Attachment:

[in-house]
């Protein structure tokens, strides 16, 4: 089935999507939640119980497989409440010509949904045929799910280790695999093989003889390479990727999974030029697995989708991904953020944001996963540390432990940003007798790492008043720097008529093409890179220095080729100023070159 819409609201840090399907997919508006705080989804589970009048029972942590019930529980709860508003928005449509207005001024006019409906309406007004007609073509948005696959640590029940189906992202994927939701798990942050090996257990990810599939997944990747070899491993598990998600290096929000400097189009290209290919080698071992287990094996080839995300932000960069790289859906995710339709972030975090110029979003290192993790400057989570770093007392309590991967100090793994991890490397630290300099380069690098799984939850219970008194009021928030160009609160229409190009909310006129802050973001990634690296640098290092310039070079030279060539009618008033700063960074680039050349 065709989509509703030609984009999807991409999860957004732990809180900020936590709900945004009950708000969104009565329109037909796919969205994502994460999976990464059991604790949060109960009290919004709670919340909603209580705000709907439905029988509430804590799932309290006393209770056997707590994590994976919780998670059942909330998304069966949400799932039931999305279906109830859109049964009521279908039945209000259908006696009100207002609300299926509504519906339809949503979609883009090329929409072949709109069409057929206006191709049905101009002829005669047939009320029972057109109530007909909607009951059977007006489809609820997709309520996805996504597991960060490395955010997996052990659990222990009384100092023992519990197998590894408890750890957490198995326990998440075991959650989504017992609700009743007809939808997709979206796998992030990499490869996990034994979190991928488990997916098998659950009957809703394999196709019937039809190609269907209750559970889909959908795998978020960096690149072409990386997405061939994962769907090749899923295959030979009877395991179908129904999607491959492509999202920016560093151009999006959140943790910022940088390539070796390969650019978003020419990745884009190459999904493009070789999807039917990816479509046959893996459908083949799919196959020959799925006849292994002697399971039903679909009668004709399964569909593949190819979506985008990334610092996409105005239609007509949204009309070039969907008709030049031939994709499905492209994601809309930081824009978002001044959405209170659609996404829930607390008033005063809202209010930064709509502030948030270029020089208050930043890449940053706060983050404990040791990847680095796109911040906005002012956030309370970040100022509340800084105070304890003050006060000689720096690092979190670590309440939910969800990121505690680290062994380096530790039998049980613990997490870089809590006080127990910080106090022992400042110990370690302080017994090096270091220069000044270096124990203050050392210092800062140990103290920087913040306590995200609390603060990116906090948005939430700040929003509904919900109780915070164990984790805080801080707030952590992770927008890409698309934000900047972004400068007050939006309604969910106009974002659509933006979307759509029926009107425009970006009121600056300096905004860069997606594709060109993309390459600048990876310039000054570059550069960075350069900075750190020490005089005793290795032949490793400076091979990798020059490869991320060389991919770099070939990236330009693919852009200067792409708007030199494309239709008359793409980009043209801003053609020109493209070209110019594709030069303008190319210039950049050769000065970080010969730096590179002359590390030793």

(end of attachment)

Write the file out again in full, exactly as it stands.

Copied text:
[in-house]
């Protein structure tokens, strides 16, 4: 089935999507939640119980497989409440010509949904045929799910280790695999093989003889390479990727999974030029697995989708991904953020944001996963540390432990940003007798790492008043720097008529093409890179220095080729100023070159 819409609201840090399907997919508006705080989804589970009048029972942590019930529980709860508003928005449509207005001024006019409906309406007004007609073509948005696959640590029940189906992202994927939701798990942050090996257990990810599939997944990747070899491993598990998600290096929000400097189009290209290919080698071992287990094996080839995300932000960069790289859906995710339709972030975090110029979003290192993790400057989570770093007392309590991967100090793994991890490397630290300099380069690098799984939850219970008194009021928030160009609160229409190009909310006129802050973001990634690296640098290092310039070079030279060539009618008033700063960074680039050349 065709989509509703030609984009999807991409999860957004732990809180900020936590709900945004009950708000969104009565329109037909796919969205994502994460999976990464059991604790949060109960009290919004709670919340909603209580705000709907439905029988509430804590799932309290006393209770056997707590994590994976919780998670059942909330998304069966949400799932039931999305279906109830859109049964009521279908039945209000259908006696009100207002609300299926509504519906339809949503979609883009090329929409072949709109069409057929206006191709049905101009002829005669047939009320029972057109109530007909909607009951059977007006489809609820997709309520996805996504597991960060490395955010997996052990659990222990009384100092023992519990197998590894408890750890957490198995326990998440075991959650989504017992609700009743007809939808997709979206796998992030990499490869996990034994979190991928488990997916098998659950009957809703394999196709019937039809190609269907209750559970889909959908795998978020960096690149072409990386997405061939994962769907090749899923295959030979009877395991179908129904999607491959492509999202920016560093151009999006959140943790910022940088390539070796390969650019978003020419990745884009190459999904493009070789999807039917990816479509046959893996459908083949799919196959020959799925006849292994002697399971039903679909009668004709399964569909593949190819979506985008990334610092996409105005239609007509949204009309070039969907008709030049031939994709499905492209994601809309930081824009978002001044959405209170659609996404829930607390008033005063809202209010930064709509502030948030270029020089208050930043890449940053706060983050404990040791990847680095796109911040906005002012956030309370970040100022509340800084105070304890003050006060000689720096690092979190670590309440939910969800990121505690680290062994380096530790039998049980613990997490870089809590006080127990910080106090022992400042110990370690302080017994090096270091220069000044270096124990203050050392210092800062140990103290920087913040306590995200609390603060990116906090948005939430700040929003509904919900109780915070164990984790805080801080707030952590992770927008890409698309934000900047972004400068007050939006309604969910106009974002659509933006979307759509029926009107425009970006009121600056300096905004860069997606594709060109993309390459600048990876310039000054570059550069960075350069900075750190020490005089005793290795032949490793400076091979990798020059490869991320060389991919770099070939990236330009693919852009200067792409708007030199494309239709008359793409980009043209801003053609020109493209070209110019594709030069303008190319210039950049050769000065970080010969730096590179002359590390030793």